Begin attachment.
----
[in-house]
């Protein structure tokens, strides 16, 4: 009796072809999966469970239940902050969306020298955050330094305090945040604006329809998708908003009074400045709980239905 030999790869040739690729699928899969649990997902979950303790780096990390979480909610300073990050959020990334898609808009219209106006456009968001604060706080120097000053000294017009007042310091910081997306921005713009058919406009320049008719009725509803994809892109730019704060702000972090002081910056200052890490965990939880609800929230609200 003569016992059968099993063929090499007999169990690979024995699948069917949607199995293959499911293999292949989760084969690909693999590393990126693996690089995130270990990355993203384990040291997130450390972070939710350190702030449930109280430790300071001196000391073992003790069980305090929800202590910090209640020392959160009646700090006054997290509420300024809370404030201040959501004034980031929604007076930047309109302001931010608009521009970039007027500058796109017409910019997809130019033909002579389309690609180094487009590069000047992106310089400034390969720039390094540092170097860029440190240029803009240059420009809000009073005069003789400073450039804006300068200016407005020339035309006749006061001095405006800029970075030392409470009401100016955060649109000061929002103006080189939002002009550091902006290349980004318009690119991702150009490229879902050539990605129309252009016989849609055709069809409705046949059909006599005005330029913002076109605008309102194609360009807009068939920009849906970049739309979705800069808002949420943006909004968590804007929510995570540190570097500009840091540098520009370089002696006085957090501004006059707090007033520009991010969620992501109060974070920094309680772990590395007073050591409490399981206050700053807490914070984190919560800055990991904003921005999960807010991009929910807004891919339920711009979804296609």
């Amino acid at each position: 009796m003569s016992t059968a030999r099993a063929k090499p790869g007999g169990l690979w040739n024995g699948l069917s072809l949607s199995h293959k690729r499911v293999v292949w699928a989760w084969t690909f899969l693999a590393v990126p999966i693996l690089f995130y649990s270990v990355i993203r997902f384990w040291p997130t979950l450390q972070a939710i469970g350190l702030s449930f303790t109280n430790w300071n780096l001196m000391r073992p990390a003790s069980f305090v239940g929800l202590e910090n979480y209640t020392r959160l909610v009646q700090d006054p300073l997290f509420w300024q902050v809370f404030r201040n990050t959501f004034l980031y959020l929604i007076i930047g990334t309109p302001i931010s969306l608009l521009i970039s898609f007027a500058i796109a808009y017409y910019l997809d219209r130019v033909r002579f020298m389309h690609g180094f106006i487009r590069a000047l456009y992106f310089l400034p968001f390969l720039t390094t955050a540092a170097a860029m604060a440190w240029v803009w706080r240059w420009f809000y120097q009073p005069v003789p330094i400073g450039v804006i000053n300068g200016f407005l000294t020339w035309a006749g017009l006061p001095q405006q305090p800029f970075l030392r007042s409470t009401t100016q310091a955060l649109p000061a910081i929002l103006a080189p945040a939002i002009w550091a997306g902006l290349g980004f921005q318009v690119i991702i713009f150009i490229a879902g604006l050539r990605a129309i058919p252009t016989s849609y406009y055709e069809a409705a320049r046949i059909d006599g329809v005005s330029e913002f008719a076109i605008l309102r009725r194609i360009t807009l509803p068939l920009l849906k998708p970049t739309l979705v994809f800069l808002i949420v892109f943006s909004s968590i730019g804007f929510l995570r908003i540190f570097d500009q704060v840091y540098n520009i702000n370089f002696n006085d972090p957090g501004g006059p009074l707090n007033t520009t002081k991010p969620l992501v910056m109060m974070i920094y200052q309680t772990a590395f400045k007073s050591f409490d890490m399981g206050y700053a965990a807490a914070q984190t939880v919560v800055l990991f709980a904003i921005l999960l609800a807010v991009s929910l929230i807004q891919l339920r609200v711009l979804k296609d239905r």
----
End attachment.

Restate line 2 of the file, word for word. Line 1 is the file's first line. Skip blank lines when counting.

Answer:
């Protein structure tokens, strides 16, 4: 009796072809999966469970239940902050969306020298955050330094305090945040604006329809998708908003009074400045709980239905 030999790869040739690729699928899969649990997902979950303790780096990390979480909610300073990050959020990334898609808009219209106006456009968001604060706080120097000053000294017009007042310091910081997306921005713009058919406009320049008719009725509803994809892109730019704060702000972090002081910056200052890490965990939880609800929230609200 003569016992059968099993063929090499007999169990690979024995699948069917949607199995293959499911293999292949989760084969690909693999590393990126693996690089995130270990990355993203384990040291997130450390972070939710350190702030449930109280430790300071001196000391073992003790069980305090929800202590910090209640020392959160009646700090006054997290509420300024809370404030201040959501004034980031929604007076930047309109302001931010608009521009970039007027500058796109017409910019997809130019033909002579389309690609180094487009590069000047992106310089400034390969720039390094540092170097860029440190240029803009240059420009809000009073005069003789400073450039804006300068200016407005020339035309006749006061001095405006800029970075030392409470009401100016955060649109000061929002103006080189939002002009550091902006290349980004318009690119991702150009490229879902050539990605129309252009016989849609055709069809409705046949059909006599005005330029913002076109605008309102194609360009807009068939920009849906970049739309979705800069808002949420943006909004968590804007929510995570540190570097500009840091540098520009370089002696006085957090501004006059707090007033520009991010969620992501109060974070920094309680772990590395007073050591409490399981206050700053807490914070984190919560800055990991904003921005999960807010991009929910807004891919339920711009979804296609």